11. Green tea and exercise interventions as nondrug remedies in geriatric patients with rheumatoid arthritis

    OpenAIRE

    2016-01-01

    This study aimed to evaluate the effects of green tea and supervised exercise training interventions on improvement of disease activity and bone metabolism markers in rheumatoid arthritis patients. [Subjects and Methods] One-hundred and twenty subjects who had a mean age of (60.7 ± 2.53 years) and had been diagnosed with rheumatoid arthritis at least ten years previously were randomly included in this study. Patients were treated with infliximab, green tea, or a supervised exercise program fo...

  12. Bone marrow aspiration

    Science.gov (United States)

    Iliac crest tap; Sternal tap; Leukemia - bone marrow aspiration; Aplastic anemia - bone marrow aspiration; Myelodysplastic syndrome - bone marrow aspiration; Thrombocytopenia - bone marrow aspiration; Myelofibrosis - bone marrow aspiration

  13. Overview of epidemiology, pathophysiology, and diagnosis of rheumatoid arthritis.

    Science.gov (United States)

    Gibofsky, Allan

    2012-12-01

    Rheumatoid arthritis (RA) is a common autoimmune systemic inflammatory disease affecting approximately 1% of the worldwide population. The interaction of genetic and environmental factors results in a cascade of immune reactions, which ultimately lead to the development of synovitis, joint damage, and structural bone damage. These, in turn, lead to pain, disability, and emotional, social, and economic challenges. A number of extraarticular manifestations and comorbidities are present in patients with RA, which result in increased mortality. The American College of Rheumatology and European League Against Rheumatism recently published updated disease classification criteria in an effort to identify RA earlier so that effective treatment can be employed to prevent irreversible changes.

  14. Iliacus pyomyositis mimicking septic arthritis of the hip joint.

    Science.gov (United States)

    Chen W-S; Wan Y-L

    1996-01-01

    The iliacus muscle is closely associated with the psoas muscle, femoral nerve, hip joint, pelvic and intraabdominal structures; thus, its disorders may present as lower abdominal pain, hip pain, or femoral neuropathy. Iliacus pyomyositis, a primary bacterial infection of the skeletal muscle not secondary to a contiguous skin, bone, or soft-tissue infection, presenting as hip pain, femoral neuropathy, and sympathetic effusion of the hip joint in an 8-year-old boy mimicked septic arthritis of the hip joint. Computed tomography was helpful in delineating the accurate location of the lesion. Surgical drainage and appropriate antibiotic therapy led to complete resolution and full functional recovery.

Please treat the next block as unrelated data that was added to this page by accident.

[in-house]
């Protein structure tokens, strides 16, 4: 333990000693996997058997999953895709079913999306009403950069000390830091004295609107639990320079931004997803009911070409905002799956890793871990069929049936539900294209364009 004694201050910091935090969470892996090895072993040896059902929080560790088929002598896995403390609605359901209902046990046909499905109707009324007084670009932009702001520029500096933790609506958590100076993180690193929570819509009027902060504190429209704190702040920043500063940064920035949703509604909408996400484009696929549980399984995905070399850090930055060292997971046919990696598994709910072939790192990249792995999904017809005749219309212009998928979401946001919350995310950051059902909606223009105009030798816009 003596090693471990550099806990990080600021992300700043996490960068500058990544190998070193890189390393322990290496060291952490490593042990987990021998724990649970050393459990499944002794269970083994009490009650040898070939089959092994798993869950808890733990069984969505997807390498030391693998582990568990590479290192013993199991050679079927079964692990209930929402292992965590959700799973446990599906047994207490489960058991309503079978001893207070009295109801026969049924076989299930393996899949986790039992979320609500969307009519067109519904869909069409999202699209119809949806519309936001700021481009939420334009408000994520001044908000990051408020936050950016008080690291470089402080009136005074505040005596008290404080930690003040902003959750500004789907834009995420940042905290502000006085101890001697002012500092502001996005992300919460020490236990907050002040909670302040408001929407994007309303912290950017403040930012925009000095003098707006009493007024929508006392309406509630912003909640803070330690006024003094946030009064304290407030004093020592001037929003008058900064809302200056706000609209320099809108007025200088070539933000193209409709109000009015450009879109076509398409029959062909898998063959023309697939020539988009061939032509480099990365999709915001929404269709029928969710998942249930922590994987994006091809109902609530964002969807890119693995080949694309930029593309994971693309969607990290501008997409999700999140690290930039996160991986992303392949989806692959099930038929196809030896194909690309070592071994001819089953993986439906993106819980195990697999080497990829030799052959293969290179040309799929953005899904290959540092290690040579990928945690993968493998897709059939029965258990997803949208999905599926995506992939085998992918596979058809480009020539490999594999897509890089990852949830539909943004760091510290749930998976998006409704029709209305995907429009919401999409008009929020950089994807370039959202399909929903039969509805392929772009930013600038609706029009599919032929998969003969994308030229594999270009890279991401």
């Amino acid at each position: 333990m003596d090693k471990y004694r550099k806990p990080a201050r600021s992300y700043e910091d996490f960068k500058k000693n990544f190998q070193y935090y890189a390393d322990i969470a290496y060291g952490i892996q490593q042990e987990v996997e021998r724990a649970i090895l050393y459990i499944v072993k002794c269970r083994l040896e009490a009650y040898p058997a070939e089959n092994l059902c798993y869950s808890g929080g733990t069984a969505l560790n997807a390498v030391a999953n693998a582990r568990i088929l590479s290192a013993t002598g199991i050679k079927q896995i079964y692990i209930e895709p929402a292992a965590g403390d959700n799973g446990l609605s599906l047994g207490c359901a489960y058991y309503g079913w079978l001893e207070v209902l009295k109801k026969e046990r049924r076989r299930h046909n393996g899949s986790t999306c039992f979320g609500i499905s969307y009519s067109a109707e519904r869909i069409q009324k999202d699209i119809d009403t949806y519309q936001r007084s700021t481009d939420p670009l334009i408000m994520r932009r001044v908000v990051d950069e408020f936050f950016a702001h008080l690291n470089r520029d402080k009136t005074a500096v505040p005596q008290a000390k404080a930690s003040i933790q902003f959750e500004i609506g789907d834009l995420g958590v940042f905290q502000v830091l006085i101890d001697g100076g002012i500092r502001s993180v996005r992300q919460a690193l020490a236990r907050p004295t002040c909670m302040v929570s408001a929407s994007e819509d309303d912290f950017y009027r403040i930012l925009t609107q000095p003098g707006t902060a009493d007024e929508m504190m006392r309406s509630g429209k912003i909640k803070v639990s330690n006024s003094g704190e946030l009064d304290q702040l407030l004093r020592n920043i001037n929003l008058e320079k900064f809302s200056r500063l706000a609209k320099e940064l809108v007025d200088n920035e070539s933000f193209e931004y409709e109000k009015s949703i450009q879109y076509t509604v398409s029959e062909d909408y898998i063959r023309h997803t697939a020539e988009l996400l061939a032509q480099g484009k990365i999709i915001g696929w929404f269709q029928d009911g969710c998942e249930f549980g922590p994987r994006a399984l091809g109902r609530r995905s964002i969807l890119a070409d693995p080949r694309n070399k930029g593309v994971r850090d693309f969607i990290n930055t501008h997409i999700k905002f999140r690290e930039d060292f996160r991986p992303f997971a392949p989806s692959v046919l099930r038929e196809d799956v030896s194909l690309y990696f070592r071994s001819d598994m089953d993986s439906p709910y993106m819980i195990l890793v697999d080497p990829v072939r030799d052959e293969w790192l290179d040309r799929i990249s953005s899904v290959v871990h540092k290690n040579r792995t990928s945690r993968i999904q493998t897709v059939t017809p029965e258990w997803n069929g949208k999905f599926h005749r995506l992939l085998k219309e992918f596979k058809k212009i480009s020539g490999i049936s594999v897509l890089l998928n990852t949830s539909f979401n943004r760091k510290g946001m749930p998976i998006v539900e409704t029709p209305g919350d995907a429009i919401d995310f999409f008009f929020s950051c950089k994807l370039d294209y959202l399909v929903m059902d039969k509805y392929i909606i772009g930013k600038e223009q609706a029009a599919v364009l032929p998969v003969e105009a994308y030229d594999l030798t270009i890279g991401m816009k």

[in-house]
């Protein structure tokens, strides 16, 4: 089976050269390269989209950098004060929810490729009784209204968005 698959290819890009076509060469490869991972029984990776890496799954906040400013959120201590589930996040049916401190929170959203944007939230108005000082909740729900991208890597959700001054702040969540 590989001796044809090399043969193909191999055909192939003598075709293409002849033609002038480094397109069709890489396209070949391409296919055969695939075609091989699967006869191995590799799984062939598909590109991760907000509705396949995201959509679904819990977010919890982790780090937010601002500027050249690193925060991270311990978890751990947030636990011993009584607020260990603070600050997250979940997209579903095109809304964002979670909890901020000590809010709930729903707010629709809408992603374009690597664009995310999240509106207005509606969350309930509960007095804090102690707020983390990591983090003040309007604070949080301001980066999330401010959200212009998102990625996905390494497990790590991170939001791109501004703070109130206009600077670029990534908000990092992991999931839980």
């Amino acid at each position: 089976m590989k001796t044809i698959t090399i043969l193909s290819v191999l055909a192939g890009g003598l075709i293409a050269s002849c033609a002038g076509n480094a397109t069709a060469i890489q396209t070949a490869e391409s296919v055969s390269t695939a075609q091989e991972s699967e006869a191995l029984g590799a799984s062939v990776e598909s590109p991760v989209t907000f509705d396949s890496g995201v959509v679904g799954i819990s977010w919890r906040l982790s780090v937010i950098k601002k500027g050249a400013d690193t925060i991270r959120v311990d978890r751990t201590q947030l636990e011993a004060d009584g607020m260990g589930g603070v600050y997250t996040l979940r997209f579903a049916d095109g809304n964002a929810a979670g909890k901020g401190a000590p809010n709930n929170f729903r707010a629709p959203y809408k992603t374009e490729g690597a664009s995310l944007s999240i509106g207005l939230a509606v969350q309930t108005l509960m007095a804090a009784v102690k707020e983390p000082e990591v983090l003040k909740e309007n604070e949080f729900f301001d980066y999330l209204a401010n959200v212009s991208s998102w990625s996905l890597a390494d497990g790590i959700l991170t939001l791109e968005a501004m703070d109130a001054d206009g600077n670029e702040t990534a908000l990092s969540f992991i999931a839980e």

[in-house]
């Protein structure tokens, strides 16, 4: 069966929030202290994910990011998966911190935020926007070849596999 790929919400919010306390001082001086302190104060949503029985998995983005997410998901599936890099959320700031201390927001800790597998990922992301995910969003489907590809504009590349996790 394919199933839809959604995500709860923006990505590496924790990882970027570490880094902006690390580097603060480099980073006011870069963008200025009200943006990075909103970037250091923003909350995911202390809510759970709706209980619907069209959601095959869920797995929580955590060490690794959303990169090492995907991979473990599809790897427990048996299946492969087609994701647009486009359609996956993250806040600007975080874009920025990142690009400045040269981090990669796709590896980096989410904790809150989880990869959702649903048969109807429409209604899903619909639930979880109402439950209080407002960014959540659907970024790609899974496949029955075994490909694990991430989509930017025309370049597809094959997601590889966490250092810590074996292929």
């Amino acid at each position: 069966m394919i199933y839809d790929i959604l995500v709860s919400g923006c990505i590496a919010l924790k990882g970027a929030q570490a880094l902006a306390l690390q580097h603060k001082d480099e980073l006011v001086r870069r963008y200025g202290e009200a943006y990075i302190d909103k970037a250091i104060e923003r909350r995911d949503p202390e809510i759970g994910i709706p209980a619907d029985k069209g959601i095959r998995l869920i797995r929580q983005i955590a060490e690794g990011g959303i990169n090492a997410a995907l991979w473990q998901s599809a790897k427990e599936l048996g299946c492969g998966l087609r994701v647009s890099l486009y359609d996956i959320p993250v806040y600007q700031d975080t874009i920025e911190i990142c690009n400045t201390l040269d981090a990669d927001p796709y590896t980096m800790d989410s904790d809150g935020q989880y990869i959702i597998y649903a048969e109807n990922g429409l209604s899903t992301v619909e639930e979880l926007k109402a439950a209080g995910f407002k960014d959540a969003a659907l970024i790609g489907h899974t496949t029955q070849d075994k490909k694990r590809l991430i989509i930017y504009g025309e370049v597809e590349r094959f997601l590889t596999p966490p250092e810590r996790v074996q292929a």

15. ULTRASONOGRAPHIC ASSESSMENT OF COMMON CAROTID ARTERY ATHEROSCLEROSIS IN PATIENTS OF RHEUMATOID ARTHRITIS

    Directory of Open Access Journals (Sweden)

    Jayakumar

    2015-02-01

    Full Text Available BACKGROUND & OBJECTIVES: Patients with Rheumatoid Arthritis (R.A. have a marked increase in Carotid Atherosclerosis independent of traditional risk factors like family history of myocardial infarction in first degree male relatives younger than 55 years of age or first degree female relatives younger than 65 years of age, smoking, hypertension (D efined as blood pressure of 140/90 mm hg or higher, diabetes mellitus and fasting serum cholesterol levels including age. Chronic inflammation and possibly disease severity and duration are atherogenic in Rheumatoid Arthritis patients. Preclinical disease may also be identified by using ultrasonography to determine carotid intimal - media thickness, an indirect measure of atherosclerosis. The common carotid artery Intima media thickness in Rheumatoid Arthritis patients is positively associated with disease duration, Early Rheumatoid Arthritis (D uration less or = 1 year is associated with lesser Intima media thickness than was Rheumatoid Arthritis of longer duration. Increased carotid artery Intima media thickness and the presence of carotid plaque are associated with markers of systemic inflammation in patients with Rheumatoid Arthritis and in healthy subjects. OBJECTIVE OF THE STUDY: To determine preclinical atherosclerosis occurring prematurely in patients of Rheumatoid Arthritis by ultrasonograhic measurement Common Carotid Artery Intima media thickness and to evaluate the risk factors associated with arterial intima media thickness in patient of Rheumatoid Arthritis. RESULTS: In RA patients, common carotid artery IMT was significantly higher when compared to healthy controls (0.65 ± 0.06 v/s 0.57 ± 0.049 and was significantly associated with the duration of RA, swollen joint count and erosive changes on hand x - ray independently of other confounding variables. CONCLUSION: Patients with rheumatoid arthritis have a marked increase in carotid atherosclerosis independent of traditional risk factors